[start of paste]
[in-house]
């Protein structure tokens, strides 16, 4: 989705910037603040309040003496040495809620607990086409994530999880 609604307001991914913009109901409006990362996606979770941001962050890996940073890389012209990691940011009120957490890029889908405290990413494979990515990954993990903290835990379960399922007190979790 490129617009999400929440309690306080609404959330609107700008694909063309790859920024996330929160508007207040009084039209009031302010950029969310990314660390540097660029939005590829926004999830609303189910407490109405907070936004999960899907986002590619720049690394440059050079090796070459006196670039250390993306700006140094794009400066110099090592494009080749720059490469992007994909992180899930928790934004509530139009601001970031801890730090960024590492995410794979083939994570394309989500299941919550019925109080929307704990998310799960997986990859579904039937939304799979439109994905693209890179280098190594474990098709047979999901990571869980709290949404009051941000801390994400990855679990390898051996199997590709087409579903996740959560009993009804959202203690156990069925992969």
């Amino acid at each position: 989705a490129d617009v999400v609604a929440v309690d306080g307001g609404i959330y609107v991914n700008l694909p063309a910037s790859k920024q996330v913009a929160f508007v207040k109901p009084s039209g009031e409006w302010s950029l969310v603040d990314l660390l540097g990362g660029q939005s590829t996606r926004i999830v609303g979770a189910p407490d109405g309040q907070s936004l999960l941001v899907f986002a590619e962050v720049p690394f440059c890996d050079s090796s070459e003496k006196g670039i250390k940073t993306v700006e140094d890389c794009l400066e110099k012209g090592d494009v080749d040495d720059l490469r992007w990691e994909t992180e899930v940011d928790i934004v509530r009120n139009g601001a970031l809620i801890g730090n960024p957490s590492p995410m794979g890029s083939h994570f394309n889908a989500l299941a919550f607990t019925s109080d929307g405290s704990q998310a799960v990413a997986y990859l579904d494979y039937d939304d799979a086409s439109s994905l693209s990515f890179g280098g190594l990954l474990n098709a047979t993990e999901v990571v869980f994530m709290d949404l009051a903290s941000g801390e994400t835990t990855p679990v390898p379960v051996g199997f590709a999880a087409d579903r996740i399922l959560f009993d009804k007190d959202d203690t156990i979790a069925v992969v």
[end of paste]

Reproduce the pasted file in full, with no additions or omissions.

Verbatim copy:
[in-house]
């Protein structure tokens, strides 16, 4: 989705910037603040309040003496040495809620607990086409994530999880 609604307001991914913009109901409006990362996606979770941001962050890996940073890389012209990691940011009120957490890029889908405290990413494979990515990954993990903290835990379960399922007190979790 490129617009999400929440309690306080609404959330609107700008694909063309790859920024996330929160508007207040009084039209009031302010950029969310990314660390540097660029939005590829926004999830609303189910407490109405907070936004999960899907986002590619720049690394440059050079090796070459006196670039250390993306700006140094794009400066110099090592494009080749720059490469992007994909992180899930928790934004509530139009601001970031801890730090960024590492995410794979083939994570394309989500299941919550019925109080929307704990998310799960997986990859579904039937939304799979439109994905693209890179280098190594474990098709047979999901990571869980709290949404009051941000801390994400990855679990390898051996199997590709087409579903996740959560009993009804959202203690156990069925992969």
């Amino acid at each position: 989705a490129d617009v999400v609604a929440v309690d306080g307001g609404i959330y609107v991914n700008l694909p063309a910037s790859k920024q996330v913009a929160f508007v207040k109901p009084s039209g009031e409006w302010s950029l969310v603040d990314l660390l540097g990362g660029q939005s590829t996606r926004i999830v609303g979770a189910p407490d109405g309040q907070s936004l999960l941001v899907f986002a590619e962050v720049p690394f440059c890996d050079s090796s070459e003496k006196g670039i250390k940073t993306v700006e140094d890389c794009l400066e110099k012209g090592d494009v080749d040495d720059l490469r992007w990691e994909t992180e899930v940011d928790i934004v509530r009120n139009g601001a970031l809620i801890g730090n960024p957490s590492p995410m794979g890029s083939h994570f394309n889908a989500l299941a919550f607990t019925s109080d929307g405290s704990q998310a799960v990413a997986y990859l579904d494979y039937d939304d799979a086409s439109s994905l693209s990515f890179g280098g190594l990954l474990n098709a047979t993990e999901v990571v869980f994530m709290d949404l009051a903290s941000g801390e994400t835990t990855p679990v390898p379960v051996g199997f590709a999880a087409d579903r996740i399922l959560f009993d009804k007190d959202d203690t156990i979790a069925v992969v």